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Too loud in Tampa? City council readies for vote on new noise ordinance

Council members will discuss and could vote on changes to the ordinance that will have citywide implications.

TAMPA, Fla. — UPDATE: Tampa city council members Thursday voted to pass revisions to its noise ordinance. The changes to how noise is regulated and controlled in the city won't take effect for six months.

In the meantime, staff will go back to the community and local businesses to gather feedback that will guide potential recommended amendments to the ordinance during an April workshop.

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Change could be coming to the City of Tampa's noise ordinance.

On Thursday, Tampa City Council will discuss and could vote on revisions to the noise ordinance that would make a number of changes to how noise is regulated and controlled in the city.

For Tampa's Ybor Historic District and Arena District, the ordinance sets decibel levels during certain hours of the day.

It also takes away warnings and allows code enforcement or police officers to cite clubs and businesses in those districts on the spot.

For the Channel district and its busy businesses – plus the rest of those who live in the city – police and code enforcement do not have to use a noise measuring device.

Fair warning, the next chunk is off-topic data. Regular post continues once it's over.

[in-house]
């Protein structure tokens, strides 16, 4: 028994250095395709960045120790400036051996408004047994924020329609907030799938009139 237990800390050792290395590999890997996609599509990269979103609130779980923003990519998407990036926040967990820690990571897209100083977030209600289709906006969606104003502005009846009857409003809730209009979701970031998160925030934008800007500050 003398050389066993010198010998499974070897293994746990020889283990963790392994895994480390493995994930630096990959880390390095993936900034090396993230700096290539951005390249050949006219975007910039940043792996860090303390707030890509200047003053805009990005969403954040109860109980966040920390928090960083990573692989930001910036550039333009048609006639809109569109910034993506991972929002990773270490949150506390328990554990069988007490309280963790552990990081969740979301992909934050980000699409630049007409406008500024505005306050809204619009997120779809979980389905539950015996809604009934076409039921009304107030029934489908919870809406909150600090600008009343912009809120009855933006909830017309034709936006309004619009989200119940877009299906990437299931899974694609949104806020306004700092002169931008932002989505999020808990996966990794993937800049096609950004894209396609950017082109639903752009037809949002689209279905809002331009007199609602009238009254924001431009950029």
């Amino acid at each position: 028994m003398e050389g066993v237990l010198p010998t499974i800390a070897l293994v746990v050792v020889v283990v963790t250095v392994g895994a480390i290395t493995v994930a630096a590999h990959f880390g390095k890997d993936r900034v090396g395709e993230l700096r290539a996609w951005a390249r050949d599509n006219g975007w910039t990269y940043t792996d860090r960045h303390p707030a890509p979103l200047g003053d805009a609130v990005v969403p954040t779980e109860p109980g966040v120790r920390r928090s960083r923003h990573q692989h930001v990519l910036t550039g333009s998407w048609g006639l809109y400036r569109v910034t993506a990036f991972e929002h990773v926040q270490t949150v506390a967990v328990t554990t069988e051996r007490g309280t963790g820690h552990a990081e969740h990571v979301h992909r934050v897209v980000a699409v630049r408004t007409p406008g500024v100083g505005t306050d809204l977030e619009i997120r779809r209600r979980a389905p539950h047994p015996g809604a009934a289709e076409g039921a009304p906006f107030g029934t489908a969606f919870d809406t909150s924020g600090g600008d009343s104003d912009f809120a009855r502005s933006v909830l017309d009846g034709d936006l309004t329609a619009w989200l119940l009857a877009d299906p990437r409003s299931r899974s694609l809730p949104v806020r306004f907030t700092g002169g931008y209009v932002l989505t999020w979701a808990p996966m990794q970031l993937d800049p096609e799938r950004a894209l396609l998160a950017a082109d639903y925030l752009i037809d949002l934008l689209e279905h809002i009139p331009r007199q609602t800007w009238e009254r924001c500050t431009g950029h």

If they get a complaint and decide the noise from inside or outside your property is unreasonably loud, you could get cited.

Additionally, for the entire city, all outdoor amplified sound has to be limited after midnight.

Carole Post is the administrator for Development and Economic Opportunity for the City of Tampa. She worked with city council, those who live in Tampa and businesses to revise the noise ordinance.

She says the process took about two years and was needed as the city and its entertainment districts have grown and changed. She says the current ordinance was outdated and believes the proposed revisions allow for consistency for all.

“The whole notion of this is to make this predictable to the homeowners, the businesses and those that enforce the rules. So, we believe that what's been proposed does create that greater level of objectivity for the police to be able to be more effective in enforcement,” she said.

City representatives say, for all of 2021, they received 548 messages sent to the online noise complaint service. They say TPD received 12,000 calls for music complaints between January 2019 and October of 2020.

You can let Tampa council know your thoughts during their meeting at 9:30 a.m. Thursday, Jan. 13 in Council Chambers in City Hall.

If you need to file a noise complaint you can do that here.

Editor's Note: The city has revised the number of complaints it received in 2021, saying it was actually higher than previously stated. This story has been updated to reflect the higher number.